Scheme 3 Illustration of the procedure used for the preparation of the Pt/MnO2/f-MWCNT film. Reprinted with permission from Ref. [54]. Copyright (2015) Royal Society of Chemistry

Scheme 3 Illustration of the procedure used for the preparation of the Pt/MnO2/f-MWCNT film. Reprinted with permission from Ref. [54]. Copyright (2015) Royal Society of Chemistry

2.2.2 CNTs Based Bioaffinity Electrochemical Biosensors

    Biaffinity sensors, such as DNA biosensors and immunosensors, are based on the recognition and specific binding which happens between two biomolecules. One of the two biomolecules is initially bonded onto the transducer, and will be used to capture the target analyte during the detection. Bioaffinity electrochemical sensors are the most widely used in affinity sensors, which collect the measurable electrochemical signal produced by the molecular recognition. CNTs based DNA electrochemical sensors and CNTs based immunosensors will be discussed in the following [47].

2.2.2.1 CNTs based DNA electrochemical sensors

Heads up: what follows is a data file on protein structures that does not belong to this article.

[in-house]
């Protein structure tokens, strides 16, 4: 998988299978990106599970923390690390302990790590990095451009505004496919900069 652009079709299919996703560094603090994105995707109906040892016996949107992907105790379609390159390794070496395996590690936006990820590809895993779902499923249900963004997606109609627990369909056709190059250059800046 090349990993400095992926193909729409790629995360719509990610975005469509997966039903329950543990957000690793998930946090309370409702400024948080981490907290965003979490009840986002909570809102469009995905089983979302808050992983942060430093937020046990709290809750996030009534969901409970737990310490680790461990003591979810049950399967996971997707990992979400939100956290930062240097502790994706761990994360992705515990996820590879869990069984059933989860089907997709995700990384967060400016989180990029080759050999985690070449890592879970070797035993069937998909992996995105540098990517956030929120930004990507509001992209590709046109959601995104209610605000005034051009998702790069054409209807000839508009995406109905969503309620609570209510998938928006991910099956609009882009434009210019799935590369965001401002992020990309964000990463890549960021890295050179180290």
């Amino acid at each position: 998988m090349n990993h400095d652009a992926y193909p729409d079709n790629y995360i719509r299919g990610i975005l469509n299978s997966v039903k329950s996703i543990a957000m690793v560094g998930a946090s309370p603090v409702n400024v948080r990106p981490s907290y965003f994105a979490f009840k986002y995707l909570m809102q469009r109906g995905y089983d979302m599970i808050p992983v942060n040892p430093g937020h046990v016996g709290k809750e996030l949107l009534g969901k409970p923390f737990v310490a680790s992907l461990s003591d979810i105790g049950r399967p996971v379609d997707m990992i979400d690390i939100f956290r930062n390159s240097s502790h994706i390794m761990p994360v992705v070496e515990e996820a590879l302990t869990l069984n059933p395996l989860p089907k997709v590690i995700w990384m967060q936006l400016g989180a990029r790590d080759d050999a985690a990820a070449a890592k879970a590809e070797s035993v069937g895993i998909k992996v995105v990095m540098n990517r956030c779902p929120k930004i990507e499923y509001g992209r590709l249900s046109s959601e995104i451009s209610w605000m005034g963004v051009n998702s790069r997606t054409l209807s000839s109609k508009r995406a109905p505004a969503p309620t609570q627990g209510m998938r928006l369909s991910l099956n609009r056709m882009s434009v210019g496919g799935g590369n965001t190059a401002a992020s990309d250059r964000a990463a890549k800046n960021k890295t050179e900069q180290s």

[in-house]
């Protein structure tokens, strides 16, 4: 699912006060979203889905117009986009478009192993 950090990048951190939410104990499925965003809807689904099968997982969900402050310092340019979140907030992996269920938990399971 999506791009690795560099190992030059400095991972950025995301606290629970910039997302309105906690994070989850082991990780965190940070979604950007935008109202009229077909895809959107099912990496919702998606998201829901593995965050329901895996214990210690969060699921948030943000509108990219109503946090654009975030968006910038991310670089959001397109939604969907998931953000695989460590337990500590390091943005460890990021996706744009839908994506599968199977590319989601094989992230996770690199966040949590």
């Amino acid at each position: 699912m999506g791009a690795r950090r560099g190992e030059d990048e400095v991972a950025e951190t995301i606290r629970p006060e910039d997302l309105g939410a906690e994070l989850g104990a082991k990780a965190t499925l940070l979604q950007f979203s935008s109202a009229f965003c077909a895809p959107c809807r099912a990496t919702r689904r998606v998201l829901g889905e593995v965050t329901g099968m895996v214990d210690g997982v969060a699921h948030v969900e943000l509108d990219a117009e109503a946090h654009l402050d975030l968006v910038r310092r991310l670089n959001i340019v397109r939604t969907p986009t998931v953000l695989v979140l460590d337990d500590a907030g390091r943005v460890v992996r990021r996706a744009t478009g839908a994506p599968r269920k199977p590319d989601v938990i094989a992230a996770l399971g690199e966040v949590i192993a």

DNA biosensor, based on DNA–DNA hybridization, is of considerable recent interest due to its simplicity, speed, and economical assay for the diagnosis of genetic and infectious diseases and for the detection of genome mutation [55]. When it comes to electrochemical biosensing, a single-stranded DNA (ssDNA) is attached onto an electrode for sensing complementary DNA. An electronic single is directly given by electrochemical reactions caused by the DNA hybridization. However, it’s difficult to collect sensitive electrochemical signals for the DNA electrochemical sensor based electrochemical oxidation of nucleobases (primarily purine) [56]. There are two main reasons: 1) the electrochemical oxidation of purine occurs at high potentials and is characterized by a low electron-transfer rate; 2) the peak current is too small to be investigated on classic electrode unless using mercury based electrode. In order to solve these problems, electroactive indicators such as a cationic metal complex or intercalating organic compound have been used to improve the electrochemical response in DNA electrochemical biosensor. Some other indicator-free designs involve the attachment of the redox group onto the target DNA [57]. With the development of nanomaterials, many research have demonstrated that the performance of this type of biosensor can benefit from the use of CNTs [58, 59].